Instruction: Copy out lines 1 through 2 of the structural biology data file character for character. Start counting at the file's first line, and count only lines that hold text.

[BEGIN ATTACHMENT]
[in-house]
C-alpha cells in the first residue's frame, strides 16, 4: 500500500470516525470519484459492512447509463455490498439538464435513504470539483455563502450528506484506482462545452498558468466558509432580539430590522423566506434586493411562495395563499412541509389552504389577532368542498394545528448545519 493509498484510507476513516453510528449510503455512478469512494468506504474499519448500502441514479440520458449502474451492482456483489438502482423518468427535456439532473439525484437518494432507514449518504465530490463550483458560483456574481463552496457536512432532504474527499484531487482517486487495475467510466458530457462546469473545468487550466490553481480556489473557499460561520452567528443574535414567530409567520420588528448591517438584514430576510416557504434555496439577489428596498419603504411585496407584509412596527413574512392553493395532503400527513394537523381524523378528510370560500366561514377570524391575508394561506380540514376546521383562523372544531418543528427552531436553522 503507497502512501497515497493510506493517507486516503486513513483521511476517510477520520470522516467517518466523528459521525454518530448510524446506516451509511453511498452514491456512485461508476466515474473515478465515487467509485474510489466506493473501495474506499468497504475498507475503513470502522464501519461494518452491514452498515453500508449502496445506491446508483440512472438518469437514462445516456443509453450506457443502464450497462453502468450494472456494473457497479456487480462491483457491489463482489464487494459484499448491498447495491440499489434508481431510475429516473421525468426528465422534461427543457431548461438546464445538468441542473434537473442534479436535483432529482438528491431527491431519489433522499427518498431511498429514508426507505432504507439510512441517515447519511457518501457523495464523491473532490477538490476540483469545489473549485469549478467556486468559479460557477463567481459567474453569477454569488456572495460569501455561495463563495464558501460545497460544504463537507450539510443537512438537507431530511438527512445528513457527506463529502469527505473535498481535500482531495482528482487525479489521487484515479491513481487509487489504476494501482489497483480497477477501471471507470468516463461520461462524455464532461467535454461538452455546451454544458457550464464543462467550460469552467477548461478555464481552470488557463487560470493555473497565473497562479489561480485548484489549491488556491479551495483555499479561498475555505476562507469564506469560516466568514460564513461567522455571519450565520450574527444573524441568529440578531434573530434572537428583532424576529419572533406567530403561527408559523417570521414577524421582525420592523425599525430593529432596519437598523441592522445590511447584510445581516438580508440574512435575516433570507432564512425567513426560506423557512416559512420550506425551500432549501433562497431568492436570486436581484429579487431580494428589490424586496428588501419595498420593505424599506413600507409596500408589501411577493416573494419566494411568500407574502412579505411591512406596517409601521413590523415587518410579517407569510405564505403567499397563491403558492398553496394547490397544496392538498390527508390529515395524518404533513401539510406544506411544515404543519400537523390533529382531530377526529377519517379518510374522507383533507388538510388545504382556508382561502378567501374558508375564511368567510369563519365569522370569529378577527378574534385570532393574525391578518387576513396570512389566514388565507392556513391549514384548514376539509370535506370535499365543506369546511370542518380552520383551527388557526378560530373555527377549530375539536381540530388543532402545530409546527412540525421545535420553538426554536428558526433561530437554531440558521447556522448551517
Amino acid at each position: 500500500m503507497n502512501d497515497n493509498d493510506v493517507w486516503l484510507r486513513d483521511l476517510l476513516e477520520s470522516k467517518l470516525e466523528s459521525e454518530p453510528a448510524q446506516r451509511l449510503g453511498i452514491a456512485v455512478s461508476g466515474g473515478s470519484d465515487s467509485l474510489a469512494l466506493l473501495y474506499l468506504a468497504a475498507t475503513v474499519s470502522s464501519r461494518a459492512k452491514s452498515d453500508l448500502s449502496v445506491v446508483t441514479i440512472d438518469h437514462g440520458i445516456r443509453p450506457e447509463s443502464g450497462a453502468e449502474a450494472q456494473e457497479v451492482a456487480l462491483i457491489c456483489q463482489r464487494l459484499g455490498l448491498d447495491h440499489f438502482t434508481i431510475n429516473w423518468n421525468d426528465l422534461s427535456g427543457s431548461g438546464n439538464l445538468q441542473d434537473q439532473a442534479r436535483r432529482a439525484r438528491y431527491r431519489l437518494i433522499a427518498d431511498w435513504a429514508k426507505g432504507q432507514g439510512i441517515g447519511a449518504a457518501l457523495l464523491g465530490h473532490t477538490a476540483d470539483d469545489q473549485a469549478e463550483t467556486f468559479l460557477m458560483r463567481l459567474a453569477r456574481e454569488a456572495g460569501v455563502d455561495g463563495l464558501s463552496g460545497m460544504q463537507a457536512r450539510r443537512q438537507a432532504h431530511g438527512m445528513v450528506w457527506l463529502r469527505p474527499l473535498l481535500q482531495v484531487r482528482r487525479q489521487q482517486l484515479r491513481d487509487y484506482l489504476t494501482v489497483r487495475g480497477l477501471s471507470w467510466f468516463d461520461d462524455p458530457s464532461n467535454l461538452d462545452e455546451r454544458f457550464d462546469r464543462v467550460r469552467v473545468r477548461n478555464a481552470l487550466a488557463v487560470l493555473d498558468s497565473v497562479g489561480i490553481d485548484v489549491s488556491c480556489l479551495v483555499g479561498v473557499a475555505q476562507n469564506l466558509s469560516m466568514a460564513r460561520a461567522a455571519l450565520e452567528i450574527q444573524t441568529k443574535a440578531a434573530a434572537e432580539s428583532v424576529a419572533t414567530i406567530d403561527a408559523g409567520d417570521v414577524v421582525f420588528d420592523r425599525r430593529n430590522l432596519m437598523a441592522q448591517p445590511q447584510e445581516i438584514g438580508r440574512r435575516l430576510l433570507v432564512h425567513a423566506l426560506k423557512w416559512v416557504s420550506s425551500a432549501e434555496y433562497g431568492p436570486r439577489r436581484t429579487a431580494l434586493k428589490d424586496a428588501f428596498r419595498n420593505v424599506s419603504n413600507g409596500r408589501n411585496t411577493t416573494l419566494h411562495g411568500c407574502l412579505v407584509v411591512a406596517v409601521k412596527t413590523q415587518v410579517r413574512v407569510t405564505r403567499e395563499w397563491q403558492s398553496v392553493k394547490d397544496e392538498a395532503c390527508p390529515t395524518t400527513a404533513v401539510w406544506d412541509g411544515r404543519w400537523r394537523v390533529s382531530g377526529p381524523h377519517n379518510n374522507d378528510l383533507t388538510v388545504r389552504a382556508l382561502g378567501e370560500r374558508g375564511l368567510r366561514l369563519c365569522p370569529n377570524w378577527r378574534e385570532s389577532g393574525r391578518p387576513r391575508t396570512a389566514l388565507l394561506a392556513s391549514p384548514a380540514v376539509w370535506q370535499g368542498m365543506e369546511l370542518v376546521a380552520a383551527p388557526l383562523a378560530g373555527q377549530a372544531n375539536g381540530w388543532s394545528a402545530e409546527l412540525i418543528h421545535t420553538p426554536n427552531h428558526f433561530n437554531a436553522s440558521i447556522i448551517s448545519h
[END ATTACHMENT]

[in-house]
C-alpha cells in the first residue's frame, strides 16, 4: 500500500470516525470519484459492512447509463455490498439538464435513504470539483455563502450528506484506482462545452498558468466558509432580539430590522423566506434586493411562495395563499412541509389552504389577532368542498394545528448545519 493509498484510507476513516453510528449510503455512478469512494468506504474499519448500502441514479440520458449502474451492482456483489438502482423518468427535456439532473439525484437518494432507514449518504465530490463550483458560483456574481463552496457536512432532504474527499484531487482517486487495475467510466458530457462546469473545468487550466490553481480556489473557499460561520452567528443574535414567530409567520420588528448591517438584514430576510416557504434555496439577489428596498419603504411585496407584509412596527413574512392553493395532503400527513394537523381524523378528510370560500366561514377570524391575508394561506380540514376546521383562523372544531418543528427552531436553522 503507497502512501497515497493510506493517507486516503486513513483521511476517510477520520470522516467517518466523528459521525454518530448510524446506516451509511453511498452514491456512485461508476466515474473515478465515487467509485474510489466506493473501495474506499468497504475498507475503513470502522464501519461494518452491514452498515453500508449502496445506491446508483440512472438518469437514462445516456443509453450506457443502464450497462453502468450494472456494473457497479456487480462491483457491489463482489464487494459484499448491498447495491440499489434508481431510475429516473421525468426528465422534461427543457431548461438546464445538468441542473434537473442534479436535483432529482438528491431527491431519489433522499427518498431511498429514508426507505432504507439510512441517515447519511457518501457523495464523491473532490477538490476540483469545489473549485469549478467556486468559479460557477463567481459567474453569477454569488456572495460569501455561495463563495464558501460545497460544504463537507450539510443537512438537507431530511438527512445528513457527506463529502469527505473535498481535500482531495482528482487525479489521487484515479491513481487509487489504476494501482489497483480497477477501471471507470468516463461520461462524455464532461467535454461538452455546451454544458457550464464543462467550460469552467477548461478555464481552470488557463487560470493555473497565473497562479489561480485548484489549491488556491479551495483555499479561498475555505476562507469564506469560516466568514460564513461567522455571519450565520450574527444573524441568529440578531434573530434572537428583532424576529419572533406567530403561527408559523417570521414577524421582525420592523425599525430593529432596519437598523441592522445590511447584510445581516438580508440574512435575516433570507432564512425567513426560506423557512416559512420550506425551500432549501433562497431568492436570486436581484429579487431580494428589490424586496428588501419595498420593505424599506413600507409596500408589501411577493416573494419566494411568500407574502412579505411591512406596517409601521413590523415587518410579517407569510405564505403567499397563491403558492398553496394547490397544496392538498390527508390529515395524518404533513401539510406544506411544515404543519400537523390533529382531530377526529377519517379518510374522507383533507388538510388545504382556508382561502378567501374558508375564511368567510369563519365569522370569529378577527378574534385570532393574525391578518387576513396570512389566514388565507392556513391549514384548514376539509370535506370535499365543506369546511370542518380552520383551527388557526378560530373555527377549530375539536381540530388543532402545530409546527412540525421545535420553538426554536428558526433561530437554531440558521447556522448551517